CAN, Others Task Buhari on Growing Insecurity

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Samson Ayokunle
Samson Ayokunle

•Army takes delivery of arms, ammunition from Slovakia

Iyobosa Uwugiaren and Kingsley Nwezeh in Abuja

The President of the Christian Association of Nigeria (CAN), Rev. Samson Ayokunle, yesterday advised President Muhammadu Buhari to be more committed to the protection of lives and property, saying that for stability to reign in the country, both Christians and Muslims must embrace peace as a way of life.

This came as the Nigerian Army in its renewed bid to contain the twin problems of terrorism and armed banditry in Northern Nigeria, yesterday disclosed that it had taken delivery of arms and ammunition from Slovak Republic.
Ayokunle spoke in Abuja at the seventh Ufuk Dialogue, Peace and Award Ceremony in Abuja.

The CAN president, who was represented by the Acting General Secretary of CAN, Joseph Daramola said Nigeria has people who are sincere to turn things around for the better, adding that government has all the equipment to secure lives and property.

Also speaking at the event, former Deputy Governor of Plateau State, Pauline Tallen, expressed serious concern about the deteriorating security situation in the country and advised security agencies to be fair and sincere in tackling the menace.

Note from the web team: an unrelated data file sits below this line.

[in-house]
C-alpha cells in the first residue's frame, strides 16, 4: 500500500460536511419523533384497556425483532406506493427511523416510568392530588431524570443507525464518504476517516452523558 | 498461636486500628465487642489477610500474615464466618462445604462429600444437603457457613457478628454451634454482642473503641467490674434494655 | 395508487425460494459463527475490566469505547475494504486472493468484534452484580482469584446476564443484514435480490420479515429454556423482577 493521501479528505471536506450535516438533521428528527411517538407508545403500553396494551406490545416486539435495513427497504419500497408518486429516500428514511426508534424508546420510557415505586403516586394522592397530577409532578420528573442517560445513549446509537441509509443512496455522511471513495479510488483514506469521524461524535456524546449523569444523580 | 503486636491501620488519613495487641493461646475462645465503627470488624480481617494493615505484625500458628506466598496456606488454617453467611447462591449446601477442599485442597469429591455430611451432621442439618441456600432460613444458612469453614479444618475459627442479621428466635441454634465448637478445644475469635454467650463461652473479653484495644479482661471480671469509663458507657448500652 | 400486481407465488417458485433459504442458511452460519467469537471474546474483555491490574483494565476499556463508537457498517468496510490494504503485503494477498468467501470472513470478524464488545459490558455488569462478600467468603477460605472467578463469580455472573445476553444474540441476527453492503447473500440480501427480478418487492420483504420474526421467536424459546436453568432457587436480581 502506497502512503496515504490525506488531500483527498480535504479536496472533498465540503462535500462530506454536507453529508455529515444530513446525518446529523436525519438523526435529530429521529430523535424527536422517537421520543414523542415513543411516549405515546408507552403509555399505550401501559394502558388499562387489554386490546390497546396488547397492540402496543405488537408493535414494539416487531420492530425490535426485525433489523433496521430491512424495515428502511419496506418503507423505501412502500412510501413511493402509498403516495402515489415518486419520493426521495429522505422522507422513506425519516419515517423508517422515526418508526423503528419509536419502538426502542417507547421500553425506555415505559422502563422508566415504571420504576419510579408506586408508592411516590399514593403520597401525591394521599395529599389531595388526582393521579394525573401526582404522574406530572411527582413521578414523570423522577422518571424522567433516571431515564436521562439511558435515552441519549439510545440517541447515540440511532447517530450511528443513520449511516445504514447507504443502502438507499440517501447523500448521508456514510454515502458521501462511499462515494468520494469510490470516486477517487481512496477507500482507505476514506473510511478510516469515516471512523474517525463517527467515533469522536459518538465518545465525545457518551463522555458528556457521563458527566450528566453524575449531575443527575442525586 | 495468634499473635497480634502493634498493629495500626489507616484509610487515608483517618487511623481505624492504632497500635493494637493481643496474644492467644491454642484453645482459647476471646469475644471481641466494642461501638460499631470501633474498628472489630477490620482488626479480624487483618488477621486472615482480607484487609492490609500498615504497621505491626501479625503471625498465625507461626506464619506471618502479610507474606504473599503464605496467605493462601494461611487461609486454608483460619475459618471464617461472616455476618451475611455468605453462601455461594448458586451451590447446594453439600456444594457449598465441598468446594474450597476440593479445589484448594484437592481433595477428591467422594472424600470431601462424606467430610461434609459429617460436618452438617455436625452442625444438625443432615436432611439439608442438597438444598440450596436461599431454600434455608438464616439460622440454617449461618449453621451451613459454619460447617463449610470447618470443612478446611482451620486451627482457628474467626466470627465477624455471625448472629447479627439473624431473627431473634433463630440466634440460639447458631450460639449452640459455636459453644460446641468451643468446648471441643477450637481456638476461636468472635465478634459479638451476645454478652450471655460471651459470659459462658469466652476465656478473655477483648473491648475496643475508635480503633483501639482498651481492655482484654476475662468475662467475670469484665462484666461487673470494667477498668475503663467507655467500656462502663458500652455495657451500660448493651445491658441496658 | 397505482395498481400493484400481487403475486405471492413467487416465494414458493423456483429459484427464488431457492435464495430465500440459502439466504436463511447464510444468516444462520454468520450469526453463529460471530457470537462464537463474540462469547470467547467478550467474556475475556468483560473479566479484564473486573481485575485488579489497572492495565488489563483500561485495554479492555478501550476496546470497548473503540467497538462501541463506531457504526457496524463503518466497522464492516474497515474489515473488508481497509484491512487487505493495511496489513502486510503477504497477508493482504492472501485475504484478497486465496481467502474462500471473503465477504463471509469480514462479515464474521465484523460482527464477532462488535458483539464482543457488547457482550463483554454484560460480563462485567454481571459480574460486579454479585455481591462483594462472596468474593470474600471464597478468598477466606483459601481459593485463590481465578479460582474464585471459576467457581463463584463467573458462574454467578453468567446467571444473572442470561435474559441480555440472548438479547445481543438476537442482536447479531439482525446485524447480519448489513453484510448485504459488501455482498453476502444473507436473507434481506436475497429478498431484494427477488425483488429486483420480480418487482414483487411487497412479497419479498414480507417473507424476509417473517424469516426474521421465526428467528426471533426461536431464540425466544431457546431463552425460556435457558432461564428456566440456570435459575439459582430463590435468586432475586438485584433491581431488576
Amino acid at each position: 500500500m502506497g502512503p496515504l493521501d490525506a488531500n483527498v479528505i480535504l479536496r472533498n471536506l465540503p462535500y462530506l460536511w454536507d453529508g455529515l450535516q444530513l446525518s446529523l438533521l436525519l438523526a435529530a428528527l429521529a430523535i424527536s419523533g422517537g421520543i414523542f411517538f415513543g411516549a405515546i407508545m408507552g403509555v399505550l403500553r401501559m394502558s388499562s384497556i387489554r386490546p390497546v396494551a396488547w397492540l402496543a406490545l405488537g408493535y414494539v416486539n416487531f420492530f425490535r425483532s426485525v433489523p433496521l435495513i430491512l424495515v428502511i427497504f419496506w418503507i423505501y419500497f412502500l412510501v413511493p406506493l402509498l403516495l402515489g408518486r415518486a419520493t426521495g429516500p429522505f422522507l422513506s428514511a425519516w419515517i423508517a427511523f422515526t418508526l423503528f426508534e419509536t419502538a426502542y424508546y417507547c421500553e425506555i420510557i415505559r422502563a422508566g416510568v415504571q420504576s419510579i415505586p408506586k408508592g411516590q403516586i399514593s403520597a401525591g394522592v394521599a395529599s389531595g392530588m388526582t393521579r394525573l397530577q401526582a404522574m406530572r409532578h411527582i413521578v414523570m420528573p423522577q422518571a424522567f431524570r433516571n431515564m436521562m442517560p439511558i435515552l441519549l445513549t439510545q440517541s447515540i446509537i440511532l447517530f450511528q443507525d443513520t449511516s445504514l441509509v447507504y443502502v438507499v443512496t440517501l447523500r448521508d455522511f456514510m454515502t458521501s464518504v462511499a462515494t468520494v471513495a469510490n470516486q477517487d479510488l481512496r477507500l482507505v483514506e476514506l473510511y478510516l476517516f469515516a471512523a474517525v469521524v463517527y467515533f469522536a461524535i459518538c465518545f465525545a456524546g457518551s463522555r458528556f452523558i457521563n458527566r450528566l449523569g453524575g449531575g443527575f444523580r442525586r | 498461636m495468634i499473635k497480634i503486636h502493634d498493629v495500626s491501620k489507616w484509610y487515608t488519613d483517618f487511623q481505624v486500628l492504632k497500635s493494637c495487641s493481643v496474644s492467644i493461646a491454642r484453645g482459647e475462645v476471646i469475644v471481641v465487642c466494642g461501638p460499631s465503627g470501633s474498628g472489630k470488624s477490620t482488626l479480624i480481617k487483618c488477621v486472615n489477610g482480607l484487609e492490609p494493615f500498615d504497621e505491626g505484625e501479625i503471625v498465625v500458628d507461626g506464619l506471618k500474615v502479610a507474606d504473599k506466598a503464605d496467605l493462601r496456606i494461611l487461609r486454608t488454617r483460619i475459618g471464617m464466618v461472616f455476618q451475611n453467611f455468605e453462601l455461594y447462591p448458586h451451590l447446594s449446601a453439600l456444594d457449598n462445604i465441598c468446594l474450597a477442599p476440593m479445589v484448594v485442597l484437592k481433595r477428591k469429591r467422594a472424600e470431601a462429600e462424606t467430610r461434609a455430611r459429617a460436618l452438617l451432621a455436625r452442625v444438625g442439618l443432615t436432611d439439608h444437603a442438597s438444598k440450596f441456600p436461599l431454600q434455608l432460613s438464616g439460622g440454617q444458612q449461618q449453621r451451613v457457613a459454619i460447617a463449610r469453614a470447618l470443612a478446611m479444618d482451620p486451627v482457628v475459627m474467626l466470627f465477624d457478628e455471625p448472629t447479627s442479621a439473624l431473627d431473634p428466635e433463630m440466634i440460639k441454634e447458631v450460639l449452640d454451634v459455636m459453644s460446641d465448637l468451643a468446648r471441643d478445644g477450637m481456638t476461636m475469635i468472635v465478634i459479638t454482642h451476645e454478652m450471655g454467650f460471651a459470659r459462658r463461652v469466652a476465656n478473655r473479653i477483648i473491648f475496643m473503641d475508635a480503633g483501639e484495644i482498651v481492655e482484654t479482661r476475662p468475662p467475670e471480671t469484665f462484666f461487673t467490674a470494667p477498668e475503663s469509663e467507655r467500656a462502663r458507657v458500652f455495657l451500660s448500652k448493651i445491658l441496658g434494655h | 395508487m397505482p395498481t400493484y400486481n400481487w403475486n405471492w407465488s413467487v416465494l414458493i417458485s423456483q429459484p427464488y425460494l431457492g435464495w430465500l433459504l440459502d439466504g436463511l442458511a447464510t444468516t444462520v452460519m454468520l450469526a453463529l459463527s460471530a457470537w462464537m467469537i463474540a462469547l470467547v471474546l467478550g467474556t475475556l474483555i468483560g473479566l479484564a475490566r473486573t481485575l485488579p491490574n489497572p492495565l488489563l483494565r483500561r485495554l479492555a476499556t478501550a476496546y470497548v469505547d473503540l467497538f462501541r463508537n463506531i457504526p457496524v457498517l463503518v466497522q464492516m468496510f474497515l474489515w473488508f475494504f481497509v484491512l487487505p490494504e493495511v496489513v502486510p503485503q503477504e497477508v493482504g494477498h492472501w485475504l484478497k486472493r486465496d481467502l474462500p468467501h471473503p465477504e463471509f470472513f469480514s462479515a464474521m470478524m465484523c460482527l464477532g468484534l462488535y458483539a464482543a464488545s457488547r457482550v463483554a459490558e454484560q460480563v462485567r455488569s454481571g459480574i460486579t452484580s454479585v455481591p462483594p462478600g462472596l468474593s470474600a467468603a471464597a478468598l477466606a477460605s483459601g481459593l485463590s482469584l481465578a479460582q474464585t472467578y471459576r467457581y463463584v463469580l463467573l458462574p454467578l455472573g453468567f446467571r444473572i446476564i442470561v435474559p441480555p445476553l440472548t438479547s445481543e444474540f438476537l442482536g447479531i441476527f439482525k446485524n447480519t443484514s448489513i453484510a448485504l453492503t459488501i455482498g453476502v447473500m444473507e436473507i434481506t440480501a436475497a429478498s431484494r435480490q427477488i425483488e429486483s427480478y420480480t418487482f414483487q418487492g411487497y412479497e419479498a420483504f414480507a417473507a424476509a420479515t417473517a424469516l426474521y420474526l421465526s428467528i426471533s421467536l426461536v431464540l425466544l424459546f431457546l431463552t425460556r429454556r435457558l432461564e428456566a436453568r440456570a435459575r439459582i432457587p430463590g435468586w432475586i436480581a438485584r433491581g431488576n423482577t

Tallen called on Muslims and Christians to always live in peace with one another.

“God should give us the heart of love to love one another. Be you a Christian or Muslim, we are all children of God and we must live in peace with one another. I pray and my heart goes out to all those who have lost their loved ones through the various crises in some states,’’ she added.

“I believe with this type of coexistence God will answer our prayers. And we should love one another. May God bless our leaders, Nigeria and President Muhammadu Buhari with good health, long life and wisdom to move Nigeria forward and to the next level we are looking up to.

“My advice to the security agencies is for them to be fair and sincere in tackling the security situation in Nigeria because it is most unfortunate that innocent lives are taken. I wonder why anybody should fight for God.

“For us to take life in the name of religion is unacceptable. We need peace because without peace there will be no development.”
Earlier while speaking, the president of Ufuk Dialogue, Kamil Kemanci, said that the platform was created as a tool for promoting societal peace, love, respect and compassion in support of human dignity and the greater good by striving to preserve the common values of humanity: values such as respect, tolerance, peace and mutual understanding.

According to him, “Today, we need dialogue and peace more than we need food and shelter. Dialogue and peaceful coexistence have always been and still remain a need, a must for us to have a healthy and more productive society.”

Dignitaries including, Aisha Buhari, wife of the President; Rev. Ayokunle, Sheikh Shariff Ibrahim Saleh Al-Hussaini, Chairman, Fatwa Committee Supreme Council for Islamic Affairs and Chairman, Assembly of Muslims in Nigeria, were conferred with awards.